By Jimmy Woulfe
Irish Examiner
March 26, 2012

A unique archive on the Great Famine and what happened to coffin ship victims when they got to Canada opened over the weekend at the University of Limerick.

The archive tells of the heroic work by the French-Canadian Sisters of Charity, or Grey Nuns, who cared for the emigrants in the fever sheds of Montreal during the summer of 1847 and provided homes for Irish widows and orphans.

The annals, translated from French, contain extensive, evocative eyewitness accounts of the suffering of Famine migrants in 1847.

Unpublished until now, they were unknown up to recent times to both scholars and the general public.

The archive consists of numerous eyewitness accounts and first-hand testimonials about the suffering of Irish emigrants in the fever sheds of Montreal, and the harrowing experiences of the priests and nuns who went to their aid and sought to provide homes for stricken widows and orphans.

Jason King, who was head researcher on the project, said: “‘The Typhus of 1847/Le Typhus de 1847’ virtual archive makes accessible the stories of individuals and members of religious communities who risked their own lives to care for and provide comfort for Famine Irish emigrants in Montreal in 1847.

“It provides a record not just of the hardships and suffering experienced by the Famine emigrants, but also a moving tribute to those who sought to help them,” he added.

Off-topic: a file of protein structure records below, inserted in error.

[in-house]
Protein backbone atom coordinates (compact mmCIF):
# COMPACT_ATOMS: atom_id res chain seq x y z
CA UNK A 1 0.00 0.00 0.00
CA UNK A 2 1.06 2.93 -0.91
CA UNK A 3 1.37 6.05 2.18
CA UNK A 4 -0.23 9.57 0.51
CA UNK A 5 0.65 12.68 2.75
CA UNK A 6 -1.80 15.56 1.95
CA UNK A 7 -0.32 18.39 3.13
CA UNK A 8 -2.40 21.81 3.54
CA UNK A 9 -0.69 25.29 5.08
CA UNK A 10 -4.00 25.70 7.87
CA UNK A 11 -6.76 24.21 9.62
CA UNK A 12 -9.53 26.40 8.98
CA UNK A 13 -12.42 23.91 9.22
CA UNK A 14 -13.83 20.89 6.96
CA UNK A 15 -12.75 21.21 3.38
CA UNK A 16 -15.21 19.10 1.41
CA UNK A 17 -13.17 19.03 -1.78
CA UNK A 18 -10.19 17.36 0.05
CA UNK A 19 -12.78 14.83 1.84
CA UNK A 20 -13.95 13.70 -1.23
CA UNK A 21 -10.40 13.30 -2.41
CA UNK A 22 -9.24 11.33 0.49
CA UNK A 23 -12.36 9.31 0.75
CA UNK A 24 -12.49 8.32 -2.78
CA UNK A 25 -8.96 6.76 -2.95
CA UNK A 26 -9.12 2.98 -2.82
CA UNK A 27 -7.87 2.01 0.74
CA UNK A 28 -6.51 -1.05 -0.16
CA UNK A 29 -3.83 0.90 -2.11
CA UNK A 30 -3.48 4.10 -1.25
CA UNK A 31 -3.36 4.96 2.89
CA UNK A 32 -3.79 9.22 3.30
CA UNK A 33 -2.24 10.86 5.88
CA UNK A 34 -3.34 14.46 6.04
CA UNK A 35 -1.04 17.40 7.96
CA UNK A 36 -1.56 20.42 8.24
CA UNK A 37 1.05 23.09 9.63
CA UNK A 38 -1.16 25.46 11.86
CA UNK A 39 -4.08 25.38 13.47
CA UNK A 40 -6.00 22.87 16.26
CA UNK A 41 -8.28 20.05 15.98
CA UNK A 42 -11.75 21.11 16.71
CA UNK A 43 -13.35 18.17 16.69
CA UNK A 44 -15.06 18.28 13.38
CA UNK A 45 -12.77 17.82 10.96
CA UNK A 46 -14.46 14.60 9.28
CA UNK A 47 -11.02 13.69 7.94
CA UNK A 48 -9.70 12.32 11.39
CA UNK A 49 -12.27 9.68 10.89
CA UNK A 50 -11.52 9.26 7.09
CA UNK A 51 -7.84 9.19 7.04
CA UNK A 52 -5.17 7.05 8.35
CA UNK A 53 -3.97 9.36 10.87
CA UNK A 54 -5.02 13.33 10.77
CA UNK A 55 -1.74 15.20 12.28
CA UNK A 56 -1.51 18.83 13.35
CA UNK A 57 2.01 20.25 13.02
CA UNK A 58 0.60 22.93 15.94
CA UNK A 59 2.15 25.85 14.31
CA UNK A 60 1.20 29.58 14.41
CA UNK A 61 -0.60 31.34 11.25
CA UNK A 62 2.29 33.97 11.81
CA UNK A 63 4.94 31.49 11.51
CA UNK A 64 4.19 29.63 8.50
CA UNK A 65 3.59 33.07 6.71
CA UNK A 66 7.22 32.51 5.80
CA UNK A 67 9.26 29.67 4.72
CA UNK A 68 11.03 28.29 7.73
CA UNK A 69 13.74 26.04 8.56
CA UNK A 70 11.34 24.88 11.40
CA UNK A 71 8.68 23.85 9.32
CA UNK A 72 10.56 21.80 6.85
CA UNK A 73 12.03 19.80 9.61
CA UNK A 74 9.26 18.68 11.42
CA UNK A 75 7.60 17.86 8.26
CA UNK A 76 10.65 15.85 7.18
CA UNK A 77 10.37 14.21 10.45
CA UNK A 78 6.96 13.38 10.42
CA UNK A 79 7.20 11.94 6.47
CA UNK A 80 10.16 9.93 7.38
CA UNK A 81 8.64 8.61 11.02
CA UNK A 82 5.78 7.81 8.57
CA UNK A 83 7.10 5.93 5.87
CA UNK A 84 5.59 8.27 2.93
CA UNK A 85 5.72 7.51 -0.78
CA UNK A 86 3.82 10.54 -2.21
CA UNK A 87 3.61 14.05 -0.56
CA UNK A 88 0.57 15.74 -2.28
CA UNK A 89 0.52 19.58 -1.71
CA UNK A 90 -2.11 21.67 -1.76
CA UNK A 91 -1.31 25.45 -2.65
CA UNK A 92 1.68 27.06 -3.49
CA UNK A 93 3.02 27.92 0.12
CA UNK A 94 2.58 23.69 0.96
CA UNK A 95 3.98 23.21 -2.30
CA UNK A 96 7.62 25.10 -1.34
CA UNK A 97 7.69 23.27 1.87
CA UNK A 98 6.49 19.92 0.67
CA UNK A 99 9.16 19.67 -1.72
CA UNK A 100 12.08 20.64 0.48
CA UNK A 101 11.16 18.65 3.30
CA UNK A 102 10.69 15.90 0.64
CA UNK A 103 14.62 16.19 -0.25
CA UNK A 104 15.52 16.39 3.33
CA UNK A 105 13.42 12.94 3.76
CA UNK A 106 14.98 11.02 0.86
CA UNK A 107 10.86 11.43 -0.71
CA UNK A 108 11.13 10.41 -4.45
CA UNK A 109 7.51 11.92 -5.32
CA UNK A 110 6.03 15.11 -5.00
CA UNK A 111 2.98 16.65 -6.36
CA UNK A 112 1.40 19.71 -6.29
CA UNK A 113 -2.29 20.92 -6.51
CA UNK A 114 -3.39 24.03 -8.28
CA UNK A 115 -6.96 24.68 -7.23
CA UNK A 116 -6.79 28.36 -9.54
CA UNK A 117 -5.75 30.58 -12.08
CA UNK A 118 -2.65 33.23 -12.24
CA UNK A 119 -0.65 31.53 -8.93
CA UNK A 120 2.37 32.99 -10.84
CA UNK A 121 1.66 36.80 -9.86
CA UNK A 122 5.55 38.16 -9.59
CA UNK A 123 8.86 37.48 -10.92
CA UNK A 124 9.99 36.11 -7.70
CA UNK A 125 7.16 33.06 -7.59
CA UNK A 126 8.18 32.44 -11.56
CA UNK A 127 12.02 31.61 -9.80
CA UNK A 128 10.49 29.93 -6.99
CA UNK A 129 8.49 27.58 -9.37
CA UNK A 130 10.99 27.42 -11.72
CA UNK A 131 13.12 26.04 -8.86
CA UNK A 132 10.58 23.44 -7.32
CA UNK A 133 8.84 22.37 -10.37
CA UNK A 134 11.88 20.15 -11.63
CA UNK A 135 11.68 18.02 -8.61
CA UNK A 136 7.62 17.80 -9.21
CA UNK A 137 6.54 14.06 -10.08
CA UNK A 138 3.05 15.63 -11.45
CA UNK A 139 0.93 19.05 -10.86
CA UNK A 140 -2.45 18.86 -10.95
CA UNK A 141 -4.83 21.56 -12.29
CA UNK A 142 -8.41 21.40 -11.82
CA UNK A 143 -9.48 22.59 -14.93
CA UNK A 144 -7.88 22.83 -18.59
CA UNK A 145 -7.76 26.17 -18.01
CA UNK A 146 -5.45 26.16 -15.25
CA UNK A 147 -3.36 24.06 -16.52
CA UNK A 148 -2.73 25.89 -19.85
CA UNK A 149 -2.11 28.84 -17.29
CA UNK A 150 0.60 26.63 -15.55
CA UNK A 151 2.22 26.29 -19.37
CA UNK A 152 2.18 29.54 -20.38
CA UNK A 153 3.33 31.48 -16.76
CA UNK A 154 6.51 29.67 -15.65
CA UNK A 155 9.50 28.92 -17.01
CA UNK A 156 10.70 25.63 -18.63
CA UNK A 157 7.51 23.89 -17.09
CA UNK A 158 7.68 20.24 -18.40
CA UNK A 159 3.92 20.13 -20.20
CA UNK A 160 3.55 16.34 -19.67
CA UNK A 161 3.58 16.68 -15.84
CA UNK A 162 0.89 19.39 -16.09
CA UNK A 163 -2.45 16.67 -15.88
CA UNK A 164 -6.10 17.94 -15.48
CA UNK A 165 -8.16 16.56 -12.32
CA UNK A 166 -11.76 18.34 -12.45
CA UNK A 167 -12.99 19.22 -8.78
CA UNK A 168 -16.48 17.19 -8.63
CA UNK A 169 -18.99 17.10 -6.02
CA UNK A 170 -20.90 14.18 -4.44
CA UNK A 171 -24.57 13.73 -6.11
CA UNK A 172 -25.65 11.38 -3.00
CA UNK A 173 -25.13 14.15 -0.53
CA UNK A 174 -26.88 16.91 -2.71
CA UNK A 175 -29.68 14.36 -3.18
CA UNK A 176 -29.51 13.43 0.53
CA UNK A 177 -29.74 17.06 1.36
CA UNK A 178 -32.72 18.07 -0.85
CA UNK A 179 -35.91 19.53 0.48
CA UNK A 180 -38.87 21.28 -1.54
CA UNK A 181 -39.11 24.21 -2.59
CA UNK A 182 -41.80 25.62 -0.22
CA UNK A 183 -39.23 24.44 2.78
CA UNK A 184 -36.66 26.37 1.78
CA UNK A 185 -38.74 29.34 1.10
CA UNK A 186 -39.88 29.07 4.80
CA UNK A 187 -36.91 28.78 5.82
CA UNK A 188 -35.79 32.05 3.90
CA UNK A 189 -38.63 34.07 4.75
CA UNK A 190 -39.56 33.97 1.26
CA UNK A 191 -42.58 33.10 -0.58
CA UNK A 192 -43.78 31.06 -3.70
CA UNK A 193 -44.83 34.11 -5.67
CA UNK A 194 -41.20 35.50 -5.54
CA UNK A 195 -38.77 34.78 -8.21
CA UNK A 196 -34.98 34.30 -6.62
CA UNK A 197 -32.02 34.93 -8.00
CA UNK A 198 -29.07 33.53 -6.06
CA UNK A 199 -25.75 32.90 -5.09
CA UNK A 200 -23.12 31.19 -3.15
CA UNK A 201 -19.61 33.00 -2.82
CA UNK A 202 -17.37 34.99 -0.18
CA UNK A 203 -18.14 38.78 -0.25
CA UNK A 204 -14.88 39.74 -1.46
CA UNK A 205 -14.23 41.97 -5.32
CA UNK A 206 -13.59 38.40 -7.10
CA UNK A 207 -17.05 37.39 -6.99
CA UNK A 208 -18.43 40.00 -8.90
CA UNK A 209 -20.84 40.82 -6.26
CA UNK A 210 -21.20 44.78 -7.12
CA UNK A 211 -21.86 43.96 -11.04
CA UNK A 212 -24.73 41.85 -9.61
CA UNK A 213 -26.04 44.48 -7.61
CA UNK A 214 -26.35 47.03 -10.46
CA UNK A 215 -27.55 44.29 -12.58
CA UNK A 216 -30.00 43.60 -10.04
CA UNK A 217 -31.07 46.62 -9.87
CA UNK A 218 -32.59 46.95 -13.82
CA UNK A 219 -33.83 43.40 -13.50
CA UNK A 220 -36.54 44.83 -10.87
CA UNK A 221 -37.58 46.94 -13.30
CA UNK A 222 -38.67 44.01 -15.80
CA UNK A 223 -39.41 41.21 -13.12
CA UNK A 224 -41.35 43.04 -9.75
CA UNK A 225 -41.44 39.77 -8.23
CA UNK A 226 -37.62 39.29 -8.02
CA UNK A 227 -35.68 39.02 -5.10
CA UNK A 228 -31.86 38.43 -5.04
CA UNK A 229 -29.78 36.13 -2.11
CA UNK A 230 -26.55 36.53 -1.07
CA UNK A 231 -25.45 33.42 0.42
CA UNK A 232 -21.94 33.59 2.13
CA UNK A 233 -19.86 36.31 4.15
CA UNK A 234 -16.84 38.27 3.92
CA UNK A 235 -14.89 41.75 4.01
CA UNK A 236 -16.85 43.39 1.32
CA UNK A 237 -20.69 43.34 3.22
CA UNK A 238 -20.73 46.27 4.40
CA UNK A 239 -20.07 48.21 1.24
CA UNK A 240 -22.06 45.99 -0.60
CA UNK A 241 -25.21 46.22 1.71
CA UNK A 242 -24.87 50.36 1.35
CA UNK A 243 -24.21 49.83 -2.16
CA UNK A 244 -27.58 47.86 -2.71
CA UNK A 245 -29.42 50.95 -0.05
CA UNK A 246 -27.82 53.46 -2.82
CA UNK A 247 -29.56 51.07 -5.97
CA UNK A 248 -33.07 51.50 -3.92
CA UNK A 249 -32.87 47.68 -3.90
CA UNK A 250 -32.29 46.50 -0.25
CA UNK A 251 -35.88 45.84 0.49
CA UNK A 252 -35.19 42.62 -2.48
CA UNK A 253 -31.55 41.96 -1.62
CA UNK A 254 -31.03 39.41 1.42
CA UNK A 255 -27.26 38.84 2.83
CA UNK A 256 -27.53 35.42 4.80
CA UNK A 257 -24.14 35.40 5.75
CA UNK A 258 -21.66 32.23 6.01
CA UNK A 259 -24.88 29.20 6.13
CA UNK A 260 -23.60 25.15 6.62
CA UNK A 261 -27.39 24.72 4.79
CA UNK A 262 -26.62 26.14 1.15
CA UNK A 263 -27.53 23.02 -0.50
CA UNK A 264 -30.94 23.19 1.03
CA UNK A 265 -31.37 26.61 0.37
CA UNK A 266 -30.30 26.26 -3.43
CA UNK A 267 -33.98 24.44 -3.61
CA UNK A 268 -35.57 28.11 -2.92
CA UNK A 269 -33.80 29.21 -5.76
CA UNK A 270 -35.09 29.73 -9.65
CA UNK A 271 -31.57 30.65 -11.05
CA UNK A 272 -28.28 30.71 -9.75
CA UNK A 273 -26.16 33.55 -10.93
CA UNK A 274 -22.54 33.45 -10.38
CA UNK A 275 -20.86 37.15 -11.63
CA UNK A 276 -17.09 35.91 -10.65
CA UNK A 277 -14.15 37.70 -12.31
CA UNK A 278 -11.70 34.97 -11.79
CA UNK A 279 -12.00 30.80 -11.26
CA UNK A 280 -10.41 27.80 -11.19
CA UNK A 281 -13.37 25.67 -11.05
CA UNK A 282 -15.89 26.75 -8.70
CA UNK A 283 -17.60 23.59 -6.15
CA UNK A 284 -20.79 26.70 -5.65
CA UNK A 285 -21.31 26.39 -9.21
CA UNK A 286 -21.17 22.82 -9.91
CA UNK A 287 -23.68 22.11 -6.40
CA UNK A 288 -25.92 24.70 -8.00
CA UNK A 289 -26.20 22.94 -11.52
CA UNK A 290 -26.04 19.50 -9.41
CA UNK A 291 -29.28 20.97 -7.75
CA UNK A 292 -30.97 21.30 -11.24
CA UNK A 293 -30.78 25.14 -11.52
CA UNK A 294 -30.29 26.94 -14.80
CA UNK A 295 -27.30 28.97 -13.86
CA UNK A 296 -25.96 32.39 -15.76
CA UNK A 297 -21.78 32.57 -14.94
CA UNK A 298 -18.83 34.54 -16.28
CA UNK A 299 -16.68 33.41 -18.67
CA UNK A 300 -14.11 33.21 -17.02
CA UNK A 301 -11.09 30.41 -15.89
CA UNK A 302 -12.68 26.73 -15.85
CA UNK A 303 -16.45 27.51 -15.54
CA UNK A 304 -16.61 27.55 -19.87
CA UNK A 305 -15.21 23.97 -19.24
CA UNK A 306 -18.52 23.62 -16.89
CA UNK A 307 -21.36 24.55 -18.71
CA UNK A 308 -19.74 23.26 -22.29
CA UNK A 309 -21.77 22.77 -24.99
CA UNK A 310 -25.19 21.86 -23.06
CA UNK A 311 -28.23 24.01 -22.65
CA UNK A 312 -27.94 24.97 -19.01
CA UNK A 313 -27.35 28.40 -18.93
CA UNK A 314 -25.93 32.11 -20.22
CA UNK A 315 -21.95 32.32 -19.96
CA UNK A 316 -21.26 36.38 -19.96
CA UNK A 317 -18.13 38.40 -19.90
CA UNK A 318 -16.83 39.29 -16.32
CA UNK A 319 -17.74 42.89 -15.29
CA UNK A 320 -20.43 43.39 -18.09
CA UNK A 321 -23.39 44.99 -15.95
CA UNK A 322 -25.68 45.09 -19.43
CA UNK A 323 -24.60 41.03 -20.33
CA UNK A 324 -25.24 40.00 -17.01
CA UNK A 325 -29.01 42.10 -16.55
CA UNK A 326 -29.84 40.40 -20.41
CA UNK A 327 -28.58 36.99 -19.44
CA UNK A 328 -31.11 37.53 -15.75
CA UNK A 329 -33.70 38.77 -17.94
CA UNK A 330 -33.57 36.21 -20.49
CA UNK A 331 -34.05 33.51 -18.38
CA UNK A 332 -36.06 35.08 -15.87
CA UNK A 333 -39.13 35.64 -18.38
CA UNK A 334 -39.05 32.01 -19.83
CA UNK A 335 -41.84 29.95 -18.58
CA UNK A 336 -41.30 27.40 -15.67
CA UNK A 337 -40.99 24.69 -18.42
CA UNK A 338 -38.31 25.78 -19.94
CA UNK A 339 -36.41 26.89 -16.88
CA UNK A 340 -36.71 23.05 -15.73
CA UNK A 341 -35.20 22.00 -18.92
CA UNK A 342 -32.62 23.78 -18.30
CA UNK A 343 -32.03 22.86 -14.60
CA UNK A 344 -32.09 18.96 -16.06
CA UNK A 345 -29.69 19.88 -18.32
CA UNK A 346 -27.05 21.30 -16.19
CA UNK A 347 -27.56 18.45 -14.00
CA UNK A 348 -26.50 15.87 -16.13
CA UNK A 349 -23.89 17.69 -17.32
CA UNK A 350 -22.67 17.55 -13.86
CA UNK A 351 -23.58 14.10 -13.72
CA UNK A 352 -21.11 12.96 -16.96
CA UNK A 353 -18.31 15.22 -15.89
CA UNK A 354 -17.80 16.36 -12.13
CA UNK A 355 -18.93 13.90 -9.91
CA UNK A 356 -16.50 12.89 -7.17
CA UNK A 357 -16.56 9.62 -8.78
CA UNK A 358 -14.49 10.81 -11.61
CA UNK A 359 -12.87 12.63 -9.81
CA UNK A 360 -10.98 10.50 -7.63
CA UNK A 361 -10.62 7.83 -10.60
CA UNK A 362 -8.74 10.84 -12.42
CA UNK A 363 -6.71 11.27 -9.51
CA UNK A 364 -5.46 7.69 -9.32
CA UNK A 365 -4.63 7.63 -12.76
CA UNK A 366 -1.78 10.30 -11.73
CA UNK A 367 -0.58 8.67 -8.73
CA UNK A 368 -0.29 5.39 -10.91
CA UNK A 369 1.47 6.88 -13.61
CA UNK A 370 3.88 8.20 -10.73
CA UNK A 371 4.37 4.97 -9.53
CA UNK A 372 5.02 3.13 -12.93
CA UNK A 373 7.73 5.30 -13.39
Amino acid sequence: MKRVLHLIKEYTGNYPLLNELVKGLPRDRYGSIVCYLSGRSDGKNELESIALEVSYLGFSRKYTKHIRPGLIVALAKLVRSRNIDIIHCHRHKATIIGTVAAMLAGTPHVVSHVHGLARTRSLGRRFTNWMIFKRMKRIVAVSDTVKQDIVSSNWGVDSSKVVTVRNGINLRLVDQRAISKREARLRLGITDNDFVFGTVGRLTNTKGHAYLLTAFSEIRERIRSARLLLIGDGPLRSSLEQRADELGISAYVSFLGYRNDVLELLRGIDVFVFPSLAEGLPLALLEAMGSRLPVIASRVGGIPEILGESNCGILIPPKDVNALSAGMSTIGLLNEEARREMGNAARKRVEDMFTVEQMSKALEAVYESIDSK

The Famine of 1845-1850 was the greatest social calamity in terms of mortality and suffering that Ireland ever experienced. Over one million people died.

When the floodgates of emigration opened over the following decade, more than 1.8m people left Irish shores, with more than half fleeing during the Famine years.

The main annal in the archive was that of the Grey Nuns of Montreal, which was published in French in La Revue Canadienne under the title, ‘Le Typhus de 1847’ in 1898. The UL virtual archive is making this material accessible as it is completely unknown in the English-speaking world.

The event was attended by Jimmy Deenihan, the arts and culture minister, representatives of the Quebec government office in London and the Canadian embassy in Ireland.

The project is funded by the Arts, Humanities and Social Sciences faculty teaching and research boards at UL.

• The virtual archive can be accessed at: www.history.ul.ie/historyoffamily/faminearchive.

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